When it was built in the 1930s, the original James Whitcomb Riley Hospital for Children was a very large construction project. Yet it required only 40 sheets of drawings, and only the stonework at the entry and the ceiling in the lobby were extensively detailed.
The rest of the "detail knowledge" was filled in by contractors. Compare what it took to build Riley with the 50,000-plus drawings issued through six construction managers to build the new Indianapolis Midfield Terminal complex. Despite that level of detail, we still depend on the contractors and skilled workers to make the project go smoothly.
Most of the time spent in the design process is, sadly, not spent in design, but in creating the contract documents (which often have just one major purpose-getting good bids for projects).
When computerized drafting appeared, we all had high hopes that we could shift our focus from creating documents to creating better designs. Instead, the early computerized drafting programs complicated the process of getting the lines on paper, and the focus was shifted even more from what was being drawn to how it was being drawn.
Looking back, we realize we had only converted the old methods of drawing into digital form. The drawings looked good, but the buildings weren't really any better. The power of the computer was trapped in processes that had not changed for a hundred years.
Looking forward, we know that something has to change. Think about it-projects are getting larger, teaming arrangements are far more prevalent; the time available to do the work keeps getting squeezed; the vocabulary of materials increases all the time; energy efficiency is a commonplace goal; and the cost of overlapping inefficiencies simply can't be sustained.
To respond to these changes and challenges in the design process, the design and construction industry must focus on collaboration, communication and the sharing of knowledge.
The code word rippling through our industry is "interoperability," which means electronically managing and communicating project data between collaborating firms with the goal of eliminating manual re-entry of design data and the duplication of business functions. The fancier name for this process is "Building Information Modeling," or BIM.
BIM begins with a highly detailed three-dimensional model that eventually captures all design information in one database, allowing issues such as coordination, conflicts and code compliance to be addressed during design, not in the field.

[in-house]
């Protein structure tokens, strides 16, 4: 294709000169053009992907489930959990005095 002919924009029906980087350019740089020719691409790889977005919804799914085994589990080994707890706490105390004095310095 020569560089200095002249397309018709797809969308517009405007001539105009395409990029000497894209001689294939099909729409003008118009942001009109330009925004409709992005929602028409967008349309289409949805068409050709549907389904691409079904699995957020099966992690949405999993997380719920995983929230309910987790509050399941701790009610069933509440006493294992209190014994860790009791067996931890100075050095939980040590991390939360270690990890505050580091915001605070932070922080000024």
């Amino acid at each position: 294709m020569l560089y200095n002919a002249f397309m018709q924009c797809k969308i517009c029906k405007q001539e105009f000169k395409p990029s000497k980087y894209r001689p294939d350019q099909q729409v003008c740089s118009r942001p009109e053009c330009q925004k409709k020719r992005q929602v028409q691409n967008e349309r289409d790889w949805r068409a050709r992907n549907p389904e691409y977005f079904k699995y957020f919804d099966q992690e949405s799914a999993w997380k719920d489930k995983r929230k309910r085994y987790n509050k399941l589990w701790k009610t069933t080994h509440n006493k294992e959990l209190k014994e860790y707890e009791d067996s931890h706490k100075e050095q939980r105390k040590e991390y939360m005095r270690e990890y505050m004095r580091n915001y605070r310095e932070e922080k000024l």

Contractors and suppliers are allowed to access the model and can even offer refinements to the design as they plug in their data. (While potential design liability issues abound, reasonable people can create reasonable answers.)
In June 2006, Engineering News-Record noted that 74 percent of all architects are using 3-D models, but very few firms are sharing real-time information with contractors. That's not true BIM. Those 3-D models are generally not robust enough to depict the intricate systems in a complex building or to be converted into 4-D. Simply sharing base drawings with contractors to create shop drawings isn't BIM, either.
The basic concepts behind BIM aren't new. Boeing stretched the concept to its early limits during the design and construction of the 777 aircraft. Wing spars, ailerons and a myriad of parts were engineered and manufactured all over the world. Imagine what the lawyers in Seattle thought when so many vendors (and competitors) were allowed to access the master design files. Who would be responsible if the airplane weighed too much to fly with full fuel?
Interest in BIM grows each day as industry organizations are striving to take leadership in this revolution. Architects are certainly in the position to resume the lead because we create the first models, and the changes will ripple on through the life of every project.
BIM can make a real difference for us, as long as we recognize some additional changes it will bring:
BIM will allow more time in design and problem-solving, but much more time (and money) will be required in creating the database and solving the software issues.
BIM will directly influence the standards of quality as the responsibility for coordination is moved out of the field and back into offices; however, some clearly defined contract language and project-specific insurance programs must be developed.
BIM will definitely cause a lot of job descriptions to change. Knowing Autocad and SketchUp won't be enough for designers, and laptops will be sitting next to toolboxes in the field.
As one young architect in our office said, "We can probably agree on the meaning of the first word (building) and the last word (modeling). The problems will occur in the how we define the second word (information)."
We already disagree about "who didn't show what, where and when," so it seems to me that BIM can only make our lives better.
Altemeyer is a founding principal of BSA LifeStructures, the city's largest architectural firm. Views expressed here are the writer's.